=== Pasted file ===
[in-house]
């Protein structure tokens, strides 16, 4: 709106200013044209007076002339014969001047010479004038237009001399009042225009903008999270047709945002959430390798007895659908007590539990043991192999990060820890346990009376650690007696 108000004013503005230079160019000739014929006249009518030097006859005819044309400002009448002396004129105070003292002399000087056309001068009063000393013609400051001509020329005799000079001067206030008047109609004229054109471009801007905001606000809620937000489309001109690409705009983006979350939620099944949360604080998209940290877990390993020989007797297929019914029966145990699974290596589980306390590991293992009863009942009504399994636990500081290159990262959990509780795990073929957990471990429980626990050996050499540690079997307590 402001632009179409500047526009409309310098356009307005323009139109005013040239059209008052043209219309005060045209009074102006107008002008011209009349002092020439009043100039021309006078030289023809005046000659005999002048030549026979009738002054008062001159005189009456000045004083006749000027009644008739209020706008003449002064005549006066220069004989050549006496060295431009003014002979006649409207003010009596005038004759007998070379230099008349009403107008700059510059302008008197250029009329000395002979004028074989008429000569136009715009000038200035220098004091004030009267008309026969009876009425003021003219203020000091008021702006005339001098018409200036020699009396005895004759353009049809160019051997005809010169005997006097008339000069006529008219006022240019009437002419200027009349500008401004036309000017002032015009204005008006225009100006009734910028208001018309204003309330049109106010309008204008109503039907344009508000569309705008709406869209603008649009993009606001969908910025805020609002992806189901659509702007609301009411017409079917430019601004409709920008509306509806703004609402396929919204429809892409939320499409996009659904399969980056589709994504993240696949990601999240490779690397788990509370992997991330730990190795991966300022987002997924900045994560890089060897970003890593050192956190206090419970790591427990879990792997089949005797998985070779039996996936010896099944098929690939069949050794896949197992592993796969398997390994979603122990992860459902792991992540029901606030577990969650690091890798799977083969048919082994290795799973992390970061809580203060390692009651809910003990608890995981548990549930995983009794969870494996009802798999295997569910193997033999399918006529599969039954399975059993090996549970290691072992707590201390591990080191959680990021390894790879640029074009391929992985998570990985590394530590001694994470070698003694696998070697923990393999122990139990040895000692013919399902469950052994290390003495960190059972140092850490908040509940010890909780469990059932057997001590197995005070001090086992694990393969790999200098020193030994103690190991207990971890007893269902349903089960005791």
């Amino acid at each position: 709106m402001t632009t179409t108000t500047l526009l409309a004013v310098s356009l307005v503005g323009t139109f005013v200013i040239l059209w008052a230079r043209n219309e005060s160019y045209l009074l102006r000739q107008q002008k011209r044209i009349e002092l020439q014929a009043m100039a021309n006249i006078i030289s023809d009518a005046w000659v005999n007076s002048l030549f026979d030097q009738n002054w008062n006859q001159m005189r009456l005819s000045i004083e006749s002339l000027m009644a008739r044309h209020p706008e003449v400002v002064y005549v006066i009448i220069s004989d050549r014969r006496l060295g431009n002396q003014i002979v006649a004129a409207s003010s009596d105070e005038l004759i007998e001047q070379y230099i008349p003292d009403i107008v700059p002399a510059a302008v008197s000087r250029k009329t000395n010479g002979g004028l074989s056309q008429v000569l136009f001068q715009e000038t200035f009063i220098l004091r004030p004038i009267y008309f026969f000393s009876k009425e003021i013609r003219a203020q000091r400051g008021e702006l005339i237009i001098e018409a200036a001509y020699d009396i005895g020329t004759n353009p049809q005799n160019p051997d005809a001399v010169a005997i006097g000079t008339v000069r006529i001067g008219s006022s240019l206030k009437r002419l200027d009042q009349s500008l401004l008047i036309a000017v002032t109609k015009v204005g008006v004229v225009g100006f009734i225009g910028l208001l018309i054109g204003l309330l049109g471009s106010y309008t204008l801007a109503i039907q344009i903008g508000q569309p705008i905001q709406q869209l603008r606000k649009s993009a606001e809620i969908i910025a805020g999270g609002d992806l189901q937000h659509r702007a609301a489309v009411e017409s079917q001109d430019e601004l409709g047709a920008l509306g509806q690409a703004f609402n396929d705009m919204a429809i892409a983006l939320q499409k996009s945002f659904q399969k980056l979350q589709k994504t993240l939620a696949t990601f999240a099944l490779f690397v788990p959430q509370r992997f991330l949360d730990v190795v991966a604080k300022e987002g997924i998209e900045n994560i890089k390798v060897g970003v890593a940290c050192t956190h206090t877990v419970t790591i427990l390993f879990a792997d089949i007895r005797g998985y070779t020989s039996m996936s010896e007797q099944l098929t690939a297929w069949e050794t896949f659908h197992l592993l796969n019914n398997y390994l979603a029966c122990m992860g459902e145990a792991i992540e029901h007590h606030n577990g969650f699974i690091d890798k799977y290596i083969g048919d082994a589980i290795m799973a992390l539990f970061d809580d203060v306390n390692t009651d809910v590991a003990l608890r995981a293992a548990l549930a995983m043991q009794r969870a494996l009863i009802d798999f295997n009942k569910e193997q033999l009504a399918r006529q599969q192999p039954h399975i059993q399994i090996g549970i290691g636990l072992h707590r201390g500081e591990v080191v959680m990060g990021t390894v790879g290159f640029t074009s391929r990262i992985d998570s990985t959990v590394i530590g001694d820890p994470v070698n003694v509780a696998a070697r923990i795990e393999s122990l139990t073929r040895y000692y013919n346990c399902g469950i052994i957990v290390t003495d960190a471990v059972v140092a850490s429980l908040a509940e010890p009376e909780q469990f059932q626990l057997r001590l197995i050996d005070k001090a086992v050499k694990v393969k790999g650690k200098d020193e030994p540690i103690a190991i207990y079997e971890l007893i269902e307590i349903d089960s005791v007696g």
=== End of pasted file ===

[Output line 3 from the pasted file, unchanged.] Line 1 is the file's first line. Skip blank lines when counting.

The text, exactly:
């Amino acid at each position: 709106m402001t632009t179409t108000t500047l526009l409309a004013v310098s356009l307005v503005g323009t139109f005013v200013i040239l059209w008052a230079r043209n219309e005060s160019y045209l009074l102006r000739q107008q002008k011209r044209i009349e002092l020439q014929a009043m100039a021309n006249i006078i030289s023809d009518a005046w000659v005999n007076s002048l030549f026979d030097q009738n002054w008062n006859q001159m005189r009456l005819s000045i004083e006749s002339l000027m009644a008739r044309h209020p706008e003449v400002v002064y005549v006066i009448i220069s004989d050549r014969r006496l060295g431009n002396q003014i002979v006649a004129a409207s003010s009596d105070e005038l004759i007998e001047q070379y230099i008349p003292d009403i107008v700059p002399a510059a302008v008197s000087r250029k009329t000395n010479g002979g004028l074989s056309q008429v000569l136009f001068q715009e000038t200035f009063i220098l004091r004030p004038i009267y008309f026969f000393s009876k009425e003021i013609r003219a203020q000091r400051g008021e702006l005339i237009i001098e018409a200036a001509y020699d009396i005895g020329t004759n353009p049809q005799n160019p051997d005809a001399v010169a005997i006097g000079t008339v000069r006529i001067g008219s006022s240019l206030k009437r002419l200027d009042q009349s500008l401004l008047i036309a000017v002032t109609k015009v204005g008006v004229v225009g100006f009734i225009g910028l208001l018309i054109g204003l309330l049109g471009s106010y309008t204008l801007a109503i039907q344009i903008g508000q569309p705008i905001q709406q869209l603008r606000k649009s993009a606001e809620i969908i910025a805020g999270g609002d992806l189901q937000h659509r702007a609301a489309v009411e017409s079917q001109d430019e601004l409709g047709a920008l509306g509806q690409a703004f609402n396929d705009m919204a429809i892409a983006l939320q499409k996009s945002f659904q399969k980056l979350q589709k994504t993240l939620a696949t990601f999240a099944l490779f690397v788990p959430q509370r992997f991330l949360d730990v190795v991966a604080k300022e987002g997924i998209e900045n994560i890089k390798v060897g970003v890593a940290c050192t956190h206090t877990v419970t790591i427990l390993f879990a792997d089949i007895r005797g998985y070779t020989s039996m996936s010896e007797q099944l098929t690939a297929w069949e050794t896949f659908h197992l592993l796969n019914n398997y390994l979603a029966c122990m992860g459902e145990a792991i992540e029901h007590h606030n577990g969650f699974i690091d890798k799977y290596i083969g048919d082994a589980i290795m799973a992390l539990f970061d809580d203060v306390n390692t009651d809910v590991a003990l608890r995981a293992a548990l549930a995983m043991q009794r969870a494996l009863i009802d798999f295997n009942k569910e193997q033999l009504a399918r006529q599969q192999p039954h399975i059993q399994i090996g549970i290691g636990l072992h707590r201390g500081e591990v080191v959680m990060g990021t390894v790879g290159f640029t074009s391929r990262i992985d998570s990985t959990v590394i530590g001694d820890p994470v070698n003694v509780a696998a070697r923990i795990e393999s122990l139990t073929r040895y000692y013919n346990c399902g469950i052994i957990v290390t003495d960190a471990v059972v140092a850490s429980l908040a509940e010890p009376e909780q469990f059932q626990l057997r001590l197995i050996d005070k001090a086992v050499k694990v393969k790999g650690k200098d020193e030994p540690i103690a190991i207990y079997e971890l007893i269902e307590i349903d089960s005791v007696g």